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🌏 The Global Version Strategy

A single global version is stored in the database and incremented on each push. Entities have a lastModifiedVersion field which is the global version the entity was last modified at.

The global version is returned as the cookie to Replicache in each pull, and sent in the request of the next pull. Using this we can find all entities that have changed since the last pull and calculate the correct patch.

While simple, the Global Version Strategy does have concurrency limits because all pushes server-wide are serialized, and it doesn't support advanced features like incremental sync and read authorization as easily as row versioning.

Schema

The schema builds on the schema for the Reset Strategy, and adds a few things to support the global version concept.

// Tracks the current global version of the database. There is only one of
// these system-wide.
type ReplicacheSpace = {
version: number;
};

type ReplicacheClientGroup = {
// Same as Reset Strategy.
id: string;
userID: any;
};

type ReplicacheClient = {
// Same as Reset Strategy.
id: string;
clientGroupID: string;
lastMutationID: number;

// The global version this client was last modified at.
lastModifiedVersion: number;
};

// Each of your domain entities will have two extra fields.
type Todo = {
// ... fields needed for your application (id, title, complete, etc)

// The global version this entity was last modified at.
lastModifiedVersion: number;

// "Soft delete" for marking whether this entity has been deleted.
deleted: boolean;
};

Push

The push handler is the same as in the Reset Strategy, but with changes to mark domain entities with the version they were changed at. The changes from the Reset Strategy are marked below in bold.

Replicache sends a PushRequest to the push endpoint. For each mutation described in the request body, the push endpoint should:

  1. let errorMode = false
  2. Begin transaction
  3. Read the ReplicacheClientGroup for body.clientGroupID from the database, or default to:
{
id: body.clientGroupID,
userID
}
  1. Verify the requesting user owns the specified client group.
  2. Read the ReplicacheClient for mutation.clientID or default to:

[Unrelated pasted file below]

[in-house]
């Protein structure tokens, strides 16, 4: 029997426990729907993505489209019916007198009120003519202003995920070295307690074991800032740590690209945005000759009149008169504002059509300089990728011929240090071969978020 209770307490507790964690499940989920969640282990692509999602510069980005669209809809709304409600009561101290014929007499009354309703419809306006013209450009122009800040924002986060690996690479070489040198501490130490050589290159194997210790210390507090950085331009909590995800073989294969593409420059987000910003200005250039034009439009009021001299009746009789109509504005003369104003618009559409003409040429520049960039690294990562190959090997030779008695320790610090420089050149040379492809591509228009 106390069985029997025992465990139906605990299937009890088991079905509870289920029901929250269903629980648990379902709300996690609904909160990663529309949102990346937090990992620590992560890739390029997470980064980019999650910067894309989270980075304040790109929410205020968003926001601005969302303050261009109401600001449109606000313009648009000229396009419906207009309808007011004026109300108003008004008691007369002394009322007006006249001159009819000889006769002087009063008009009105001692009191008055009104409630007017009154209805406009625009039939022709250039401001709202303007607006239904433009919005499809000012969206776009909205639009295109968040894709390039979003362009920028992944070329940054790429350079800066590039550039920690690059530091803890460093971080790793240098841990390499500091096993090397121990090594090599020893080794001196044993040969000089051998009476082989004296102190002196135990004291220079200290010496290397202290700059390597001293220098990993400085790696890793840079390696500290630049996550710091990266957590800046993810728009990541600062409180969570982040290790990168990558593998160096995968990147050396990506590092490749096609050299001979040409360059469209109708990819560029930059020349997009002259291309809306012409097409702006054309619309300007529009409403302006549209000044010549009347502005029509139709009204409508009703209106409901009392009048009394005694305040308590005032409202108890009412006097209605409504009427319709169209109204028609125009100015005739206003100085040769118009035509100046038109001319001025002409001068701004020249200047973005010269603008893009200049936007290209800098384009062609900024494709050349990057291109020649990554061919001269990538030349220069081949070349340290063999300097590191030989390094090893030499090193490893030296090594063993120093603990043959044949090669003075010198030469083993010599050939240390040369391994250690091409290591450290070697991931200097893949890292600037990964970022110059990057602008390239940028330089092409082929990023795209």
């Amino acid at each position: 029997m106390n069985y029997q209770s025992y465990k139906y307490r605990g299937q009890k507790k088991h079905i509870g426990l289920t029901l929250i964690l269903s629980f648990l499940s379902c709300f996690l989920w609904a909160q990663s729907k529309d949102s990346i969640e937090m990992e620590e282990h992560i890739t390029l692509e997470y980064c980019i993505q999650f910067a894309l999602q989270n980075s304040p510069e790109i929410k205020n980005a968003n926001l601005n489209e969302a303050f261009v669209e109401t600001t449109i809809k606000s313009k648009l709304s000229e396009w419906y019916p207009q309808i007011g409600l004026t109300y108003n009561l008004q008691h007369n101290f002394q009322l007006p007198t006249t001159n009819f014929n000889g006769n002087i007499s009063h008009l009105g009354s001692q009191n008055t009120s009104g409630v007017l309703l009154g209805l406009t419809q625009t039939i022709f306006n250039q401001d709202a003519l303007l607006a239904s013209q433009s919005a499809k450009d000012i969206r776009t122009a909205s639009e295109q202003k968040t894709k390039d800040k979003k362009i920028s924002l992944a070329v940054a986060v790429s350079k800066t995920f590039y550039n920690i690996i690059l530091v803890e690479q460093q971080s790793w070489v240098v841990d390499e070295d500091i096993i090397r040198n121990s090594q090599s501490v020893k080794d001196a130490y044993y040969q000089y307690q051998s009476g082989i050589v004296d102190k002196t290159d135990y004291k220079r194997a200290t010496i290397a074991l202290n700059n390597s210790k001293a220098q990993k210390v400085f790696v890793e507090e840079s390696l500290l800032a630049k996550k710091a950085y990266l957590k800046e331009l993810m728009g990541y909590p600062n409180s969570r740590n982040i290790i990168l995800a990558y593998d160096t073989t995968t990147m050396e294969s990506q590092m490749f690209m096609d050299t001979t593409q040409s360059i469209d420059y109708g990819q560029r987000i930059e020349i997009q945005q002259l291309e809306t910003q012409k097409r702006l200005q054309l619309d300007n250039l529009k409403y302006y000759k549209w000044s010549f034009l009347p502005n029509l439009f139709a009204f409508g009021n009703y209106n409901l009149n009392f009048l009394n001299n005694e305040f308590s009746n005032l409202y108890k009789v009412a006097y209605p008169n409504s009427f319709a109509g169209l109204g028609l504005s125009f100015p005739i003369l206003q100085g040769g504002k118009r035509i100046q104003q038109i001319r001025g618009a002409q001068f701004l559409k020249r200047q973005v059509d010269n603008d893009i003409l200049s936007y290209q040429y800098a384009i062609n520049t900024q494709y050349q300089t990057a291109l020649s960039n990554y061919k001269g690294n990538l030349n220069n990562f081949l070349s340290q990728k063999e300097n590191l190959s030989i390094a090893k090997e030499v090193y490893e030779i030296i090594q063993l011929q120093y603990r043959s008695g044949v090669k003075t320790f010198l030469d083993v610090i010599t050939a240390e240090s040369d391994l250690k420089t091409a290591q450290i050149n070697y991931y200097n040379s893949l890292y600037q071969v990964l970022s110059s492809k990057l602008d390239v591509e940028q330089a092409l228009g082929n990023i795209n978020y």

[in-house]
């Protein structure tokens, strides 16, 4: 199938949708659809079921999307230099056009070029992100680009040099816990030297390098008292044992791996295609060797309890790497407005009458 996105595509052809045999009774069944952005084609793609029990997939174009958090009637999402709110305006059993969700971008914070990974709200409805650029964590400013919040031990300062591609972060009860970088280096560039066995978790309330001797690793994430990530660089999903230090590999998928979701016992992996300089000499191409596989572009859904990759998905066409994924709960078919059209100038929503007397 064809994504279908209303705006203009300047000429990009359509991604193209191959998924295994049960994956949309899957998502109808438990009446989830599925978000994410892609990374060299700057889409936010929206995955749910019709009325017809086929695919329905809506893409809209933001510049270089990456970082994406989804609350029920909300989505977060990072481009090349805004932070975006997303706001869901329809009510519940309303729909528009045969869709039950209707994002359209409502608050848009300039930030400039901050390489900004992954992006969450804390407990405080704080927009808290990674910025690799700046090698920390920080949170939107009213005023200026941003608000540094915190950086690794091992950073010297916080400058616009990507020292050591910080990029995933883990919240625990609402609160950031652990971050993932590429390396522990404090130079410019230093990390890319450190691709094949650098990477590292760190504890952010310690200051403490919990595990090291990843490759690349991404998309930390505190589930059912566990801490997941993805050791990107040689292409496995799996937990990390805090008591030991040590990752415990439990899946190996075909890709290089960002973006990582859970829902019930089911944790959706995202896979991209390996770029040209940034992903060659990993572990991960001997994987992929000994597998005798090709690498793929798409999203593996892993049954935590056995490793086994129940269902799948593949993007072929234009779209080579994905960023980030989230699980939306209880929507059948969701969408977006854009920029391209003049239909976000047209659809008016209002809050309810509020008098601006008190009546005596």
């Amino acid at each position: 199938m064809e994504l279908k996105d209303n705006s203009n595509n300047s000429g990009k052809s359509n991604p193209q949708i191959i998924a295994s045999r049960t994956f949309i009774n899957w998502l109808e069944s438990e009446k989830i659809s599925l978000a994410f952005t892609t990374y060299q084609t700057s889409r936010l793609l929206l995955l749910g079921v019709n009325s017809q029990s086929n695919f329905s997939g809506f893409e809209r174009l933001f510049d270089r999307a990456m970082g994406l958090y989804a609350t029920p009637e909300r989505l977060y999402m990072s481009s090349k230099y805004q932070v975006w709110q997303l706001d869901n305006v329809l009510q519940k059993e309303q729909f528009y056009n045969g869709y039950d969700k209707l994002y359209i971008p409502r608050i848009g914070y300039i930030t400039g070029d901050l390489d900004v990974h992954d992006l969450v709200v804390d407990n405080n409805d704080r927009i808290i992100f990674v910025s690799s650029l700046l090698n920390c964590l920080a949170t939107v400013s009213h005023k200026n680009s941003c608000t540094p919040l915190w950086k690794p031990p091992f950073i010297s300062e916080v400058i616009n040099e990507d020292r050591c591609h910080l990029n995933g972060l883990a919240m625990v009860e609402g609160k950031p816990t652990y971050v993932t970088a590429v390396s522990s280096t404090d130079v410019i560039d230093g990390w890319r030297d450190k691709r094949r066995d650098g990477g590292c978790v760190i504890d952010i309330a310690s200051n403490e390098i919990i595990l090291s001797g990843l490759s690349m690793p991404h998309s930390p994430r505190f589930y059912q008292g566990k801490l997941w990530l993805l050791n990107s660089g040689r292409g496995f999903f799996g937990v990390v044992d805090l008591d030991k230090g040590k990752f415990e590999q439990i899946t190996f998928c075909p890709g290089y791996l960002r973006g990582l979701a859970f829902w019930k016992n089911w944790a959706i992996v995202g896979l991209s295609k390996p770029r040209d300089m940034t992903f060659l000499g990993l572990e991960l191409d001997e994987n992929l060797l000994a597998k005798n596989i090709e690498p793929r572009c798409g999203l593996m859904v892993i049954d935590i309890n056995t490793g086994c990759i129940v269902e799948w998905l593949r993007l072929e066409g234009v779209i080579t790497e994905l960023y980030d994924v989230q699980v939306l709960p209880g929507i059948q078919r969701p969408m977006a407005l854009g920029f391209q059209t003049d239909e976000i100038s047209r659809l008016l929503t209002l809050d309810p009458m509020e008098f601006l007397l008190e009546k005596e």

{
id: mutation.clientID,
clientGroupID: body.clientGroupID,
lastMutationID: 0,
lastModifiedVersion
}
  1. Verify the requesting client group owns the requested client.
  2. let nextMutationID = client.lastMutationID + 1
  3. Read the global ReplicacheSpace.
  4. let nextVersion = replicacheSpace.version
  5. Rollback transaction and skip this mutation if already processed (mutation.id < nextMutationID)
  6. Rollback transaction and error if mutation from the future (mutation.id > nextMutationID)
  7. If errorMode != true then:
    1. Try to run business logic for mutation
      1. Set lastModifiedVersion for any modified rows to nextVersion.
      2. Set deleted = true for any deleted entities.
    2. If error:
      1. Log error
      2. set errorMode = true
      3. Abort transaction
      4. Repeat these steps at the beginning
  8. Write ReplicacheSpace:
{
version: nextVersion,
}
  1. Write ReplicacheClientGroup:
{
id: body.clientGroupID,
userID,
}
  1. Write ReplicacheClient:
{
id: mutation.clientID,
clientGroupID: body.clientGroupID,
lastMutationID: nextMutationID,
lastModifiedVersion: nextVersion,
}
  1. Commit transaction

After the loop is complete, poke clients to cause them to pull.

info

It is important that each mutation is processed within a serializable transaction, so that the ReplicacheClient and ReplicacheSpace entities are updated atomically with the changes made by the mutation.

Pull

The pull handler is the same as in the Reset Strategy, but with changes to read only entities that are newer than the last pull. The changes from the Reset Strategy are marked below in bold.

Replicache sends a PullRequest to the pull endpoint. The endpoint should:

  1. Begin transaction
  2. let prevVersion = body.cookie ?? 0
  3. Read the ReplicacheClientGroup for body.clientGroupID from the database, or default to:
{
id: body.clientGroupID,
userID
}
  1. Verify the requesting client group owns the requested client.
  2. Read the global ReplicacheSpace entity
  3. Read all domain entities from the database that have lastModifiedVersion > prevVersion